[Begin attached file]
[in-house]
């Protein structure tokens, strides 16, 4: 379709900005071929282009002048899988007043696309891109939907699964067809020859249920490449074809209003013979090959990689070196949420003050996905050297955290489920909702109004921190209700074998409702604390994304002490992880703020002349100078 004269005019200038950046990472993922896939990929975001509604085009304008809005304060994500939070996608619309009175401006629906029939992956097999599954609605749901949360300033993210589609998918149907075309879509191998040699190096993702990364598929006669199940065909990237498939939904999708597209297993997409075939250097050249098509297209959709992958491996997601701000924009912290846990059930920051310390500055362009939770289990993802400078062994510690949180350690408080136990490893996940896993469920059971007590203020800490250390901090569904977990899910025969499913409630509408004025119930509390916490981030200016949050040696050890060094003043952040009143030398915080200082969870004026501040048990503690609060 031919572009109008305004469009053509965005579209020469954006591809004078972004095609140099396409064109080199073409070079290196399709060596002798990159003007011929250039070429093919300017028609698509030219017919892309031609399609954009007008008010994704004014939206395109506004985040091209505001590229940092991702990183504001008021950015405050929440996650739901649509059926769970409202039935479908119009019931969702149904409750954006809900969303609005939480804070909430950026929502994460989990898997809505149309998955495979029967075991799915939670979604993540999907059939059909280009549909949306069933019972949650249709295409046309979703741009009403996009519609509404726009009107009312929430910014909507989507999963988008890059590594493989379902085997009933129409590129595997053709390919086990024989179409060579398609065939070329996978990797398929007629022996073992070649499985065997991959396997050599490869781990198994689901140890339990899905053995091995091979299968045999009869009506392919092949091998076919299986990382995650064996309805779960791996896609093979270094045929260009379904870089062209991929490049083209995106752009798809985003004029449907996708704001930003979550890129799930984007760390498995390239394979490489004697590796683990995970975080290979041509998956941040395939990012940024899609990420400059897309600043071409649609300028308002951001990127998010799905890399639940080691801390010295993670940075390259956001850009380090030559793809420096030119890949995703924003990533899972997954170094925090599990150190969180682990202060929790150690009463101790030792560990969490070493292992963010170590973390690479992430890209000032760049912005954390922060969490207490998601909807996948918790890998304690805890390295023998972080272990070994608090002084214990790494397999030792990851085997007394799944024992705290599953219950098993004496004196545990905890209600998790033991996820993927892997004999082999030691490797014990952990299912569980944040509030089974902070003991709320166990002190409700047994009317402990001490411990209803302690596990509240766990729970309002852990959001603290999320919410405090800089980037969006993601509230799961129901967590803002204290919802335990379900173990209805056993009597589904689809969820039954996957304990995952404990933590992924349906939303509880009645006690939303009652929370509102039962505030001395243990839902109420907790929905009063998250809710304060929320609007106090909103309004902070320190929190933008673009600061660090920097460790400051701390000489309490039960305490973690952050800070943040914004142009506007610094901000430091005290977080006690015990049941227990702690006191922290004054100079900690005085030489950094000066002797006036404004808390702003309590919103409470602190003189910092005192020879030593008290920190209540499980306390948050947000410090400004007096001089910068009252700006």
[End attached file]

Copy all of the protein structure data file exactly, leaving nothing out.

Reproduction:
[in-house]
């Protein structure tokens, strides 16, 4: 379709900005071929282009002048899988007043696309891109939907699964067809020859249920490449074809209003013979090959990689070196949420003050996905050297955290489920909702109004921190209700074998409702604390994304002490992880703020002349100078 004269005019200038950046990472993922896939990929975001509604085009304008809005304060994500939070996608619309009175401006629906029939992956097999599954609605749901949360300033993210589609998918149907075309879509191998040699190096993702990364598929006669199940065909990237498939939904999708597209297993997409075939250097050249098509297209959709992958491996997601701000924009912290846990059930920051310390500055362009939770289990993802400078062994510690949180350690408080136990490893996940896993469920059971007590203020800490250390901090569904977990899910025969499913409630509408004025119930509390916490981030200016949050040696050890060094003043952040009143030398915080200082969870004026501040048990503690609060 031919572009109008305004469009053509965005579209020469954006591809004078972004095609140099396409064109080199073409070079290196399709060596002798990159003007011929250039070429093919300017028609698509030219017919892309031609399609954009007008008010994704004014939206395109506004985040091209505001590229940092991702990183504001008021950015405050929440996650739901649509059926769970409202039935479908119009019931969702149904409750954006809900969303609005939480804070909430950026929502994460989990898997809505149309998955495979029967075991799915939670979604993540999907059939059909280009549909949306069933019972949650249709295409046309979703741009009403996009519609509404726009009107009312929430910014909507989507999963988008890059590594493989379902085997009933129409590129595997053709390919086990024989179409060579398609065939070329996978990797398929007629022996073992070649499985065997991959396997050599490869781990198994689901140890339990899905053995091995091979299968045999009869009506392919092949091998076919299986990382995650064996309805779960791996896609093979270094045929260009379904870089062209991929490049083209995106752009798809985003004029449907996708704001930003979550890129799930984007760390498995390239394979490489004697590796683990995970975080290979041509998956941040395939990012940024899609990420400059897309600043071409649609300028308002951001990127998010799905890399639940080691801390010295993670940075390259956001850009380090030559793809420096030119890949995703924003990533899972997954170094925090599990150190969180682990202060929790150690009463101790030792560990969490070493292992963010170590973390690479992430890209000032760049912005954390922060969490207490998601909807996948918790890998304690805890390295023998972080272990070994608090002084214990790494397999030792990851085997007394799944024992705290599953219950098993004496004196545990905890209600998790033991996820993927892997004999082999030691490797014990952990299912569980944040509030089974902070003991709320166990002190409700047994009317402990001490411990209803302690596990509240766990729970309002852990959001603290999320919410405090800089980037969006993601509230799961129901967590803002204290919802335990379900173990209805056993009597589904689809969820039954996957304990995952404990933590992924349906939303509880009645006690939303009652929370509102039962505030001395243990839902109420907790929905009063998250809710304060929320609007106090909103309004902070320190929190933008673009600061660090920097460790400051701390000489309490039960305490973690952050800070943040914004142009506007610094901000430091005290977080006690015990049941227990702690006191922290004054100079900690005085030489950094000066002797006036404004808390702003309590919103409470602190003189910092005192020879030593008290920190209540499980306390948050947000410090400004007096001089910068009252700006």